Culture Minister Mohammad al-Ahmad affirmed that the destruction of the façade of the Roman Theatre and the Tetrapylon in the archeological site of Palmyra by ISIS terrorists is a war crime and a “Zionist demand” per excellence.
In a press conference at the National Museum in Damascus, al-Ahmad said “what happened last Friday is obviously a Zionist demand and a Zionist attempt supported by the West and the petroleum sheikhdoms to destroy our identity, heritage and civilization.”
He added that the monuments in Palmyra do not belong to Syria alone, but they belong to the whole world, “and here comes the role of the international community to shoulder its responsibilities towards this horrible brutality unprecedented in history,” calling on the international community to support Syria in its battle for defending Palmyra against those who want to destroy its ruins and civilization.
He pointed out that the continued presence of ISIS terrorists in the city of Palmyra will expose the city to further risks as the terrorist organization destroyed in 2015 the tomb towers that date back to various eras extending between 44 and 103 DC, in addition to parts of the Temple of Bel and the Temple of Bel Shamin and murdering archeologist Khaled al-Asaad.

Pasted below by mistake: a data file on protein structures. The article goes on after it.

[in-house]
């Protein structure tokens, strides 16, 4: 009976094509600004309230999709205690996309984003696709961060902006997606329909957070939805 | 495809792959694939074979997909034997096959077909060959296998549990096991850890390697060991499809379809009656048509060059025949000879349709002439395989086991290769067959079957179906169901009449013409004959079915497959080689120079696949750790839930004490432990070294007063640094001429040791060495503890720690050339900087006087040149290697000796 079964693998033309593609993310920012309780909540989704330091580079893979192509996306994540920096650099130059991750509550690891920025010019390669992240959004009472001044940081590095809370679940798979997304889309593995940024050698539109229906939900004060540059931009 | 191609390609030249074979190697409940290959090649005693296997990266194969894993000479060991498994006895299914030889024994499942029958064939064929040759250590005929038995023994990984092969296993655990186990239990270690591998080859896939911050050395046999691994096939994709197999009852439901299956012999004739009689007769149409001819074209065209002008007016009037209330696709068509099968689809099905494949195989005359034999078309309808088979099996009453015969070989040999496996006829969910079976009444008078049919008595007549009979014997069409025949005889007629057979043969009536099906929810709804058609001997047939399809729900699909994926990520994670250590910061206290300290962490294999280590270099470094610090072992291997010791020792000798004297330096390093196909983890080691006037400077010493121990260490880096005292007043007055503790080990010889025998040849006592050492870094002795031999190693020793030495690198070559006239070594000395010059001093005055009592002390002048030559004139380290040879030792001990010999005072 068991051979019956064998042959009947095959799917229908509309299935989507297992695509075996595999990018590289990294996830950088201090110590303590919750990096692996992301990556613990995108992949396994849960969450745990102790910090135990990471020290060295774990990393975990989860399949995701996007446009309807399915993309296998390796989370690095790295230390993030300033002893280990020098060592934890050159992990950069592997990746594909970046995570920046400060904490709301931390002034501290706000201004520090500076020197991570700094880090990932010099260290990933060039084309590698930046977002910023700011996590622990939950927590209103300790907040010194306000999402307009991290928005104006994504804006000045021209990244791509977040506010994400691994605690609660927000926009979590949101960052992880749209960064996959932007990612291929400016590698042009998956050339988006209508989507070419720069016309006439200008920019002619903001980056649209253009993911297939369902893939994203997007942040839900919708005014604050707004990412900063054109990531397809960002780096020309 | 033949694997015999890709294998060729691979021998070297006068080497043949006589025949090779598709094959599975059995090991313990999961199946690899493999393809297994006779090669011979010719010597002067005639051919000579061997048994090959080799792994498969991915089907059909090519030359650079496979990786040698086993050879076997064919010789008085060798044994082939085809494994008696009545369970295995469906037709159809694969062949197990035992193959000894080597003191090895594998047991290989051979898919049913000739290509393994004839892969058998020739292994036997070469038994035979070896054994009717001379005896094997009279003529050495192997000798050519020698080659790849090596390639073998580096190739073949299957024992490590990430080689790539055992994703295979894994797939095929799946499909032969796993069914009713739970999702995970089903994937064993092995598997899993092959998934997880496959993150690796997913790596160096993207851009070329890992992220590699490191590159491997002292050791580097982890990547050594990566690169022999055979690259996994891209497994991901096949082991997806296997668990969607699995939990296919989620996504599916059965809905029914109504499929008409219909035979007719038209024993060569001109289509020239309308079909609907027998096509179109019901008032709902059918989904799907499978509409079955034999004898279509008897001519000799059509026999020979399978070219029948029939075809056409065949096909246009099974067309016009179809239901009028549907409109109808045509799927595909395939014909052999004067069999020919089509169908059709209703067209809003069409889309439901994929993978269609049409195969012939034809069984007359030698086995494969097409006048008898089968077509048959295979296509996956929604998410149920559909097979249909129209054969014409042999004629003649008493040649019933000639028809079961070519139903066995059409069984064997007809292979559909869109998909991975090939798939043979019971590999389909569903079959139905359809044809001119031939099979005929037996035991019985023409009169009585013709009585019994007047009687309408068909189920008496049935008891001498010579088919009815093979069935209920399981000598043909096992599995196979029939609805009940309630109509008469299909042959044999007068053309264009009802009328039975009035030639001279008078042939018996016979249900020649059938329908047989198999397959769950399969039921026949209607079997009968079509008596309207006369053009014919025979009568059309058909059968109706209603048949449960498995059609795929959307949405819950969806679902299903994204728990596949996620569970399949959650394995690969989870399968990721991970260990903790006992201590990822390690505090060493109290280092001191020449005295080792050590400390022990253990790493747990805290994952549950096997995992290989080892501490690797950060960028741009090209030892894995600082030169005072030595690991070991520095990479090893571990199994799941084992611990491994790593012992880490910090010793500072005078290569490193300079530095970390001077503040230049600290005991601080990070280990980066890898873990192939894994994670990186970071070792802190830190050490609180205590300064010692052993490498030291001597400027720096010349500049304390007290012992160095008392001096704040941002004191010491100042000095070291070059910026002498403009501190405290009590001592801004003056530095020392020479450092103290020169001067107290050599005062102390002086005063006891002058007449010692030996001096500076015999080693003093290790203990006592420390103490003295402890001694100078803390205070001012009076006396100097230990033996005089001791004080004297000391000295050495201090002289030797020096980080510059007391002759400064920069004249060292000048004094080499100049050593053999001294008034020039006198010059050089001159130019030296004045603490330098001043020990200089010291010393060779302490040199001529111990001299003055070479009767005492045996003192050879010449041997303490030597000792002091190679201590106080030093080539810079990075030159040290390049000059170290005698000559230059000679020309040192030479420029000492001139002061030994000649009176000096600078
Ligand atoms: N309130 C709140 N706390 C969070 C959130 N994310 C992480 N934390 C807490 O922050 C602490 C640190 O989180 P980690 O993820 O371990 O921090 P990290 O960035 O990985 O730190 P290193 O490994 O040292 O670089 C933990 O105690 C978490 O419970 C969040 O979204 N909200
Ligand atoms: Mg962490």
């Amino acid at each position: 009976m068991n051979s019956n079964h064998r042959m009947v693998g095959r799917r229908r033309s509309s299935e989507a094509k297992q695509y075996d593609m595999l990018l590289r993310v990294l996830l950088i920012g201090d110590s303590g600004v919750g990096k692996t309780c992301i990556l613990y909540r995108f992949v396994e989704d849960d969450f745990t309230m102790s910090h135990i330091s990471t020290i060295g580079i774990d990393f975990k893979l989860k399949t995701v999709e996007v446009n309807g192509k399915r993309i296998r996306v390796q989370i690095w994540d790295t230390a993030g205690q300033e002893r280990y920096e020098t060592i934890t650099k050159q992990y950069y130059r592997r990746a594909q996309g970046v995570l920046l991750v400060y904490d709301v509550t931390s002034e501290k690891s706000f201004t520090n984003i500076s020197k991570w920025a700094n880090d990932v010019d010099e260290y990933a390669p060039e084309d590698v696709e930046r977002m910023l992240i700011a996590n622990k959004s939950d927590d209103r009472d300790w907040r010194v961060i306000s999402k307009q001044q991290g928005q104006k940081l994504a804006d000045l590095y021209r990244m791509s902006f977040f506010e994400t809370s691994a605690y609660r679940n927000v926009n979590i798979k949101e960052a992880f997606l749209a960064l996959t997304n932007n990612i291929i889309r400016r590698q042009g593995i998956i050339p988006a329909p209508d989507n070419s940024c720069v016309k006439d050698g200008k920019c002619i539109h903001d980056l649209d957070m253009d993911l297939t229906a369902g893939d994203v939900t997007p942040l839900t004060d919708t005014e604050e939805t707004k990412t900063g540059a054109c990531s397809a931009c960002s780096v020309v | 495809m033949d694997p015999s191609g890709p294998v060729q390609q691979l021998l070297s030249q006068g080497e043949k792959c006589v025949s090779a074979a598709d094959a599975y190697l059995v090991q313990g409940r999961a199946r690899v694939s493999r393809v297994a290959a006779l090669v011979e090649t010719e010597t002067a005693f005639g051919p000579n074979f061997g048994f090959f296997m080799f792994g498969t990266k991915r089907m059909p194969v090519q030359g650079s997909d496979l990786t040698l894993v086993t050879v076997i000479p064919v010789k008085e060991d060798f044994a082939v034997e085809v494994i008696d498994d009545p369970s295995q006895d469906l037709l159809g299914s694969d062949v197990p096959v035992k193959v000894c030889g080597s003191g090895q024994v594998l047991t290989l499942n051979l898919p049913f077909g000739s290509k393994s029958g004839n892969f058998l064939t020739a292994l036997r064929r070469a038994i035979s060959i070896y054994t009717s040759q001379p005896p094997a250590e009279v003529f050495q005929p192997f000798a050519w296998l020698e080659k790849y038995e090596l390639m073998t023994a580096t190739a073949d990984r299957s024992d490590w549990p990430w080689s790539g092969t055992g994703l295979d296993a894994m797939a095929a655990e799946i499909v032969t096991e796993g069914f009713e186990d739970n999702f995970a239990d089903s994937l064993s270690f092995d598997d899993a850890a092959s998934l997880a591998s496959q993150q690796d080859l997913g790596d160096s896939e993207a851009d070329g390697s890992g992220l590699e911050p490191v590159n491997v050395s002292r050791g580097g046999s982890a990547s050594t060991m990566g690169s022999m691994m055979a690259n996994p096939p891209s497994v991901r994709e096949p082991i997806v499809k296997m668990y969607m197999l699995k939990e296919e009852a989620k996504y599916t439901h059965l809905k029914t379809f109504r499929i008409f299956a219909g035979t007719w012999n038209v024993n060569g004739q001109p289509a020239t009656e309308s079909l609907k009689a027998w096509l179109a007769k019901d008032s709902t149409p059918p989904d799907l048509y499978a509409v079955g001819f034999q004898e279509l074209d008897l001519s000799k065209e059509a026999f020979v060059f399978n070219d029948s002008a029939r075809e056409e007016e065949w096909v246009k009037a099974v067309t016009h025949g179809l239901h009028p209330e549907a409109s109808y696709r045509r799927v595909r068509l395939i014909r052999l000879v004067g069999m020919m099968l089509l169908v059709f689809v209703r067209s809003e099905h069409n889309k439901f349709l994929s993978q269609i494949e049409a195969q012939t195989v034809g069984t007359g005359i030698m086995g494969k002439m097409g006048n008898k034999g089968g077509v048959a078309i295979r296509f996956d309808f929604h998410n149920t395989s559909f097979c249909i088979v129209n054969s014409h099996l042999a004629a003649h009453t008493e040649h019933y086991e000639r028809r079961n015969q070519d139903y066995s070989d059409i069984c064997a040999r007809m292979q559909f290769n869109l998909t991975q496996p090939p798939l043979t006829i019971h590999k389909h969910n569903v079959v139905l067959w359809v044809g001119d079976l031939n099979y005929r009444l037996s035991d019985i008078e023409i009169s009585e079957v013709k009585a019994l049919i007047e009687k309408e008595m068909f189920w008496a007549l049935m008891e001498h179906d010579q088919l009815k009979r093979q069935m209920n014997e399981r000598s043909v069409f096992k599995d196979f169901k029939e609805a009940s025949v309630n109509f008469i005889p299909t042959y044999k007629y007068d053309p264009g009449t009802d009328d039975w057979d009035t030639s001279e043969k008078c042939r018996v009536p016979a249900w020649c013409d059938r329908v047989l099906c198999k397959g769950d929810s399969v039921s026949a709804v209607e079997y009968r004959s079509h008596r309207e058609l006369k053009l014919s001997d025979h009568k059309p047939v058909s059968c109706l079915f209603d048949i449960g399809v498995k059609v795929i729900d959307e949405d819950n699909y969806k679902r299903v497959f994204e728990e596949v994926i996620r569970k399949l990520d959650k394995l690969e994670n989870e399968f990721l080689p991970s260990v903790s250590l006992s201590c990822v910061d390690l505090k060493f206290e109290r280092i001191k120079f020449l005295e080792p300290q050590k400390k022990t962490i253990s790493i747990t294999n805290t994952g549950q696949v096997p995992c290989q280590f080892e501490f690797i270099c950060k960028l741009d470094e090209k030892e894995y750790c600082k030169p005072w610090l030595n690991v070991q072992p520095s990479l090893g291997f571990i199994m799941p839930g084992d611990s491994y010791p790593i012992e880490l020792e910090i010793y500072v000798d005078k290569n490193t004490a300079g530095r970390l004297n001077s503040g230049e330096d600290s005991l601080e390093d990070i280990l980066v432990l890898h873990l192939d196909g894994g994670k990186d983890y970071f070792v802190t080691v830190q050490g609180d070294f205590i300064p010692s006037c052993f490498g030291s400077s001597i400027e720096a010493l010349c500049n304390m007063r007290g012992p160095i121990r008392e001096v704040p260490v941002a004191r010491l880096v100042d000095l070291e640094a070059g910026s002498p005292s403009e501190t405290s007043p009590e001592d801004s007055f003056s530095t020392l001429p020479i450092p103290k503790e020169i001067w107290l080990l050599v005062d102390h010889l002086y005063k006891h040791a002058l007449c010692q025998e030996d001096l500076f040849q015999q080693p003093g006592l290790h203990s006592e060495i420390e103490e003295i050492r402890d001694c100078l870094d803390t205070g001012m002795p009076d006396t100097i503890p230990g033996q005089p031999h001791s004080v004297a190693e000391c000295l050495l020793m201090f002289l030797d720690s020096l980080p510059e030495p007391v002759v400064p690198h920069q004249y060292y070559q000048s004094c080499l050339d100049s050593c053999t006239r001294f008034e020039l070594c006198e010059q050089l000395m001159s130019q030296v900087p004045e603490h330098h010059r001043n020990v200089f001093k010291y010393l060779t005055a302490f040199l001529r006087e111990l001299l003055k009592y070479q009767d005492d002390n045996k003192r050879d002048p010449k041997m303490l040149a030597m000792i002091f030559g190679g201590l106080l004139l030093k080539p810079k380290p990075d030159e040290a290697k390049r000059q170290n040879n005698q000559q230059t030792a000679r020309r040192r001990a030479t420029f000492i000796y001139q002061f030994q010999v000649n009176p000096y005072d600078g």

Responding to SANA question, the Minister said the General Directorate of Antiquities and Museums at the Ministry of Culture has managed during the terrorist war on Syria to rescue the absolute majority of museum collections from theft as it transported more than 90% of these pieces to safe places in cooperation with the local community, indicating that the rate of theft, including stolen items from Raqqa Museum, did not exceed 1%.
The Minister pointed out that the Directorate has documented, packaged and photographed all the pieces which have been transported to Damascus and safe areas, particularly the acquisitions of the museums in Deir Ezzor, Aleppo and Palmyra, Hama, Homs, Daraa and Quneitra, in addition Lattakia and Tartous.
He added that since 2012, the Directorate has started exceptional relations with the international culture organizations such as UNESCO and International Council of Museums (ICOM), Interpol and International Customs to garner support for its efforts to protect its cultural heritage.